Saturday, March 8, 2014

If you have $ 4,000.00 you do not need, your lens is here

The new ZEISS Otus 55mm F  1.5
Now hear this: the $4000 'no compromise' Zeiss Otus 55mm F1.4,  is here. This may be  the sharpest 35mm full frame-format lens ever made or maybe it's not but for those whose pockets are full of cash it's irrelevant. It is a big lens but according to ZEISS, it balances  well on the camera, and offers  that  wonderfully smooth and precise  feel that only classic manual focus lenses have. ZEISS claims that it's  selling well and unexpectedly, they has more back-orders in the UK alone than it expected to sell in total. Isn't there supposed to be an economic crisis? Actually there's no crisis for the very rich. Luxury items sell well no matter what the economic picture is.

It was a cold day



These two shots go back to December of 2007 and are the result of my tagging along at my daughter's photo shoot at my friend  and trusted car mechanic Vito Oliveri's  shop in Queens, New York. He was nice enough to open the shop on a Sunday and I really wanted to make sure that the chaos that results from a photo shoot would not create damage to the shop, so to speak. <at any rate it was a cold but fun day. Some shots required the model to pose on the provided muscle car. As can be noted, the model was freezing. The camera at the time was a Nikon D-200. BTW the photos were for a contest in Digital Photographer magazine and Jen won first prize for fashion shots. Not too shabby.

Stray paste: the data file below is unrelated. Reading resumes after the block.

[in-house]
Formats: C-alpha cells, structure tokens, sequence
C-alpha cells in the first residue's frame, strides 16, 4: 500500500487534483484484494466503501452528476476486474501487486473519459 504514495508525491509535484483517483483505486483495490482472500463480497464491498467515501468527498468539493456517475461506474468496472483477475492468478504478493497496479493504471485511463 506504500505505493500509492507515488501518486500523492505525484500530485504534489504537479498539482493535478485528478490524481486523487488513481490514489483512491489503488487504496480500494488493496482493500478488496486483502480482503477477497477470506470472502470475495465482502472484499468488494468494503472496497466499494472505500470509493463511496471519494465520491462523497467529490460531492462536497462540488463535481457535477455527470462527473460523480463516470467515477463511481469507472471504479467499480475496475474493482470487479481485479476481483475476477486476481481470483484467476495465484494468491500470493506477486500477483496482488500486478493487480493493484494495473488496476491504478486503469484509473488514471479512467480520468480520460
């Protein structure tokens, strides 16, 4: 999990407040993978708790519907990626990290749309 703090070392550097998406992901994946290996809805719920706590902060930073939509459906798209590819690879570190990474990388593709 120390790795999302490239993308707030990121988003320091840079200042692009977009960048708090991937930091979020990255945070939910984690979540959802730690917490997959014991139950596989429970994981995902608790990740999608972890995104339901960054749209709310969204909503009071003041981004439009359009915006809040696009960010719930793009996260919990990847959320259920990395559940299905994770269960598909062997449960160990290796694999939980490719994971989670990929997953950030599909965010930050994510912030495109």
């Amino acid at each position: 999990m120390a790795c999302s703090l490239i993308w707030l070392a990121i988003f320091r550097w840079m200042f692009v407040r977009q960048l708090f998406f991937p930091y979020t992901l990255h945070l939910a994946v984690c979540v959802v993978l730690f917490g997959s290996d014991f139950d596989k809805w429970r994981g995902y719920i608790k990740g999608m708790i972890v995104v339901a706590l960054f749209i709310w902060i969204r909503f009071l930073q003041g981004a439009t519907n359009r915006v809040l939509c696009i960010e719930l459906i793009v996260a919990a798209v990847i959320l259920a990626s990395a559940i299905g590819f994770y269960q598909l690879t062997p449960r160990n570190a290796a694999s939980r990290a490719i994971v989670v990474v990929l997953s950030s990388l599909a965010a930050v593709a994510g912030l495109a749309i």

This apple didn't fall too far from the tree.



Friday, March 7, 2014

Have a peaceful weekend


Finally an EVF from Canon

The new Canon GX-1 Mark II is here

We now have Canon's latest enthusiast compact, the Powershot G1 X Mark II. It has s a near-SLR-sized large sensor  with a  dedicated fast F2-3.9 lens with a nice 24-120mm range, making it an ideal choice as a small  and not cumbersome travel camera. It has dual electronic control rings around the lens - one of which is clickless - and a tilting rear screen.